Tuesday, January 11, 2011


Music of the heart

By Edward Copeland
As England Dan and John Ford Coley sang, "It's sad to belong to someone else when the right one comes along." Granted, the music that 1970s pop duo sang isn't the type that sparks the attraction between a builder and a schoolteacher in Mademoiselle Chambon, but it aptly describes their tale and the plot of the excellent movie that contains it.

Jean (Vincent Lindon) is a builder in a small French town when he visits the class of his young son Jérémy (Arthur Le Houérou) to talk about his job. While there, he meets the woman, Véronique Chambon (Sandrine Kiberlain), who has taken over the class since the original teacher had to take time off. She off-handedly mentions trouble she's having with a window at her apartment and Jean volunteers to come by and fix it for her. It's unclear whether he's already smitten at this point, but the married man soon will be.

After he's performed the task, Véronique offers him a refreshment and as he sits at her kitchen table, he spies a violin. He asks, meekly, if she would play a tune (he's even afraid he's using the wrong word by saying tune). He saw someone play once on TV and would love to hear it again. The teacher downplays her skills, insisting she's not that good, and asks if he remembers the piece, which he doesn't.

Under the pretense of sparing her any possible embarrassment, Jean suggests that she play with her back to him and so she does, though Jean really chose this stance so she can't see how the music affects him. Lindon works silent wonders as you watch the sounds of the violin work on his face and the way his entire body stands, almost slinking into a corner of the room, overwhelmed.

A few days later, Jean runs into Véronique by chance on the street. She is going to purchase paint for the repaired window, though she adds she's doing a lot of work on a place she only plans to live in for a short time. She'll explain later that she doesn't stay at any school for more than a year. If there's a reason for this — a bad love affair, unwillingness to make attachments — Véronique never says. She tells Jean it allows her to get out if she doesn't like the school, but when he asks what happens if she does like the school, she says she leaves anyway.

During that moment on the street, Jean, behaving like a nervous schoolboy not knowing how to act around the girl he has a crush on, recommends the proper type of paint and says goodbye. Something within him works up enough courage to follow Véronique into the store to ask if the piece she played is available on CD. She tells him of course — and offers to lend him some CDs. He says he would like that.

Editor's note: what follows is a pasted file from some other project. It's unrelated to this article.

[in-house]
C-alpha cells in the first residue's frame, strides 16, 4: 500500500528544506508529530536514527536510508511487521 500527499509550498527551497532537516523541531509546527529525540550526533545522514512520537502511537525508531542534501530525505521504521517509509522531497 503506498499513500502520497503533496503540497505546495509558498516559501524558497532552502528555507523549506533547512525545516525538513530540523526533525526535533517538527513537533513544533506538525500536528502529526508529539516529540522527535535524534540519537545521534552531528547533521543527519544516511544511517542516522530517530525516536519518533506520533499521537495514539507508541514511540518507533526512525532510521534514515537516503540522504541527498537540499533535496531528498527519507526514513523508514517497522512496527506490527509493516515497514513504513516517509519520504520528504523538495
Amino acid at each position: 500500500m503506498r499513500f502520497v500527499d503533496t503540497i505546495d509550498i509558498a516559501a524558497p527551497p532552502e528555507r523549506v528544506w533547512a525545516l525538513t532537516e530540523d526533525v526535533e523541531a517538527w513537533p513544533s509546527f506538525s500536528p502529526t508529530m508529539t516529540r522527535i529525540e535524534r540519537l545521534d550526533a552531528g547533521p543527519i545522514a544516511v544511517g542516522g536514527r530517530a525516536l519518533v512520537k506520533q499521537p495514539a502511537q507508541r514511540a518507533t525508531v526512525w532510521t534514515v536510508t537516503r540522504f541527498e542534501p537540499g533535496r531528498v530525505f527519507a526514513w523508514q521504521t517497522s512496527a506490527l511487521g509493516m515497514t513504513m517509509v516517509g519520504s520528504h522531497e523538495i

When Jean does pay a visit to borrow the CDs, they sit on the edge of her bed as she sorts through a collection of discs she's brought that contains the piece she played, but then she recommends a different one she thinks he might like, "La Valse Triste" by Hungarian composer Franz von Vecsey, and plays it. The music, played on violin and piano, affects them both and Jean tentatively takes her hand and places it on his face. She then moves his face to hers and they kiss. Instead of what you'd expect next, the two falling to the bed and making love, it just turns into a warm embrace. Then the music stops and so does the hug as Véronique wipes away a tear.

The unexpected attraction would seem headed toward an involvement. The school principal even offers her to stay since another teacher is retiring and for the first time Véronique considers it. Then a wrench is thrown in the plans when Jean's wife AnneMarie (Aure Atika) announces her pregnancy.

Director Stéphane Brizé composes Mademoiselle Chambon visually as if it were a symphony, especially in its final act which I would love to describe in detail but I won't because it would ruin the impact for those who haven't seen it.

Brizé co-wrote the screenplay with Florence Vignon from Eric Holder's novel and in some respects it resembles The Bridges of Madison County, except that it's good. It's also so much better for not creating villains: Jean's no cad, his wife's no shrew and Véronique's not out to be a homewrecker.

The other technical credits are excellent as well from Antoine Héberlé's cinematography to Anne Klotz's editing and, most especially, the original musical score by Ange Ghinozzi that complements both the film and the other pieces it uses.

What really sets Mademoiselle Chambon apart though is the amazing work of Lindon and Kiberlain, who are able to convey volumes with very few words. They give two magnificent performances in a truly moving film.

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Agreed. In terms of romances, this ranks right up there with Before Sunrise and the more recent Two Lovers
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